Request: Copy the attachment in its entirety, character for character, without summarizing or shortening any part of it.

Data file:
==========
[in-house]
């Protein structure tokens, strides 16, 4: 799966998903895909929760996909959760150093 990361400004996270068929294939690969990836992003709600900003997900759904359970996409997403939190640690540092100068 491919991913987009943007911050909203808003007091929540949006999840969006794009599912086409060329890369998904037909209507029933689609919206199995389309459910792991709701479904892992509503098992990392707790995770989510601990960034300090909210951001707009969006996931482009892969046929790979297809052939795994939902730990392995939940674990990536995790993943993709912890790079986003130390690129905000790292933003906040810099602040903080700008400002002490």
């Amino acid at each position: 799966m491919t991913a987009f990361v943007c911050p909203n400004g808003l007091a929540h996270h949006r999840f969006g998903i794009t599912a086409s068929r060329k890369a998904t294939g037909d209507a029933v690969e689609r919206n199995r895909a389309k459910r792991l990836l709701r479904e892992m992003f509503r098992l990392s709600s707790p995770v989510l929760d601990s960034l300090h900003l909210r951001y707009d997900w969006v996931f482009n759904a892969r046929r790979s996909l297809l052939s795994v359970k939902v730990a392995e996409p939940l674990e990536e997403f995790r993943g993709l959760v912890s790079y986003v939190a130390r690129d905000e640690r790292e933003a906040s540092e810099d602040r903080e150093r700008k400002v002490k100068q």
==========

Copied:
[in-house]
């Protein structure tokens, strides 16, 4: 799966998903895909929760996909959760150093 990361400004996270068929294939690969990836992003709600900003997900759904359970996409997403939190640690540092100068 491919991913987009943007911050909203808003007091929540949006999840969006794009599912086409060329890369998904037909209507029933689609919206199995389309459910792991709701479904892992509503098992990392707790995770989510601990960034300090909210951001707009969006996931482009892969046929790979297809052939795994939902730990392995939940674990990536995790993943993709912890790079986003130390690129905000790292933003906040810099602040903080700008400002002490």
């Amino acid at each position: 799966m491919t991913a987009f990361v943007c911050p909203n400004g808003l007091a929540h996270h949006r999840f969006g998903i794009t599912a086409s068929r060329k890369a998904t294939g037909d209507a029933v690969e689609r919206n199995r895909a389309k459910r792991l990836l709701r479904e892992m992003f509503r098992l990392s709600s707790p995770v989510l929760d601990s960034l300090h900003l909210r951001y707009d997900w969006v996931f482009n759904a892969r046929r790979s996909l297809l052939s795994v359970k939902v730990a392995e996409p939940l674990e990536e997403f995790r993943g993709l959760v912890s790079y986003v939190a130390r690129d905000e640690r790292e933003a906040s540092e810099d602040r903080e150093r700008k400002v002490k100068q």